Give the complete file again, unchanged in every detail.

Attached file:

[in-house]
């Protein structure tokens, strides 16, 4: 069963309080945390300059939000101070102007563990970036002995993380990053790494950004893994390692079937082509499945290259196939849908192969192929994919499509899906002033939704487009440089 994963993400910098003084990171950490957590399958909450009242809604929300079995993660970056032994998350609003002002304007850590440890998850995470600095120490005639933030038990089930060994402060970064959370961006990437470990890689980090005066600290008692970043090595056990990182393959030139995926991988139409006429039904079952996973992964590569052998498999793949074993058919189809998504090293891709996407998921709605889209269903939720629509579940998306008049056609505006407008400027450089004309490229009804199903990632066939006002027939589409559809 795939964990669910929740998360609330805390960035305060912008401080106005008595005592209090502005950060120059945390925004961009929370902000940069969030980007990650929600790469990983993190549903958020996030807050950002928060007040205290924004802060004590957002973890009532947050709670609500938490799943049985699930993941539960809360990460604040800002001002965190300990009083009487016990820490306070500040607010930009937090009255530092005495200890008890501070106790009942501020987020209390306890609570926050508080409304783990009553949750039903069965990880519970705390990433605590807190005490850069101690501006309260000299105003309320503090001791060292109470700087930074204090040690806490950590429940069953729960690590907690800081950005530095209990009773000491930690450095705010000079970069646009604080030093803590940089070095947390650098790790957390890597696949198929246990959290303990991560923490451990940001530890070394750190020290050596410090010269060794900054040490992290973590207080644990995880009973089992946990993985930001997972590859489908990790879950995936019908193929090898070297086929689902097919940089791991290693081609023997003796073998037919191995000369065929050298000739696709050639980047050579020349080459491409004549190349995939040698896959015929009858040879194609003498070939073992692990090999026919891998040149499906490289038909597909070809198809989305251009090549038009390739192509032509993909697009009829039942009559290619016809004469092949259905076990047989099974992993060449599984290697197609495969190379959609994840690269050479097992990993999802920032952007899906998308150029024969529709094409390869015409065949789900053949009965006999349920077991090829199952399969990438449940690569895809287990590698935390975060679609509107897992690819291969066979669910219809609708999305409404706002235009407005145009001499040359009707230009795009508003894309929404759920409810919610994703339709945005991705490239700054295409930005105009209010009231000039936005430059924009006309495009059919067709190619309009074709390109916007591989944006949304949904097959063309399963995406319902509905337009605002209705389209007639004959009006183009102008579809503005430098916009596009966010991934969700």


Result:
[in-house]
């Protein structure tokens, strides 16, 4: 069963309080945390300059939000101070102007563990970036002995993380990053790494950004893994390692079937082509499945290259196939849908192969192929994919499509899906002033939704487009440089 994963993400910098003084990171950490957590399958909450009242809604929300079995993660970056032994998350609003002002304007850590440890998850995470600095120490005639933030038990089930060994402060970064959370961006990437470990890689980090005066600290008692970043090595056990990182393959030139995926991988139409006429039904079952996973992964590569052998498999793949074993058919189809998504090293891709996407998921709605889209269903939720629509579940998306008049056609505006407008400027450089004309490229009804199903990632066939006002027939589409559809 795939964990669910929740998360609330805390960035305060912008401080106005008595005592209090502005950060120059945390925004961009929370902000940069969030980007990650929600790469990983993190549903958020996030807050950002928060007040205290924004802060004590957002973890009532947050709670609500938490799943049985699930993941539960809360990460604040800002001002965190300990009083009487016990820490306070500040607010930009937090009255530092005495200890008890501070106790009942501020987020209390306890609570926050508080409304783990009553949750039903069965990880519970705390990433605590807190005490850069101690501006309260000299105003309320503090001791060292109470700087930074204090040690806490950590429940069953729960690590907690800081950005530095209990009773000491930690450095705010000079970069646009604080030093803590940089070095947390650098790790957390890597696949198929246990959290303990991560923490451990940001530890070394750190020290050596410090010269060794900054040490992290973590207080644990995880009973089992946990993985930001997972590859489908990790879950995936019908193929090898070297086929689902097919940089791991290693081609023997003796073998037919191995000369065929050298000739696709050639980047050579020349080459491409004549190349995939040698896959015929009858040879194609003498070939073992692990090999026919891998040149499906490289038909597909070809198809989305251009090549038009390739192509032509993909697009009829039942009559290619016809004469092949259905076990047989099974992993060449599984290697197609495969190379959609994840690269050479097992990993999802920032952007899906998308150029024969529709094409390869015409065949789900053949009965006999349920077991090829199952399969990438449940690569895809287990590698935390975060679609509107897992690819291969066979669910219809609708999305409404706002235009407005145009001499040359009707230009795009508003894309929404759920409810919610994703339709945005991705490239700054295409930005105009209010009231000039936005430059924009006309495009059919067709190619309009074709390109916007591989944006949304949904097959063309399963995406319902509905337009605002209705389209007639004959009006183009102008579809503005430098916009596009966010991934969700």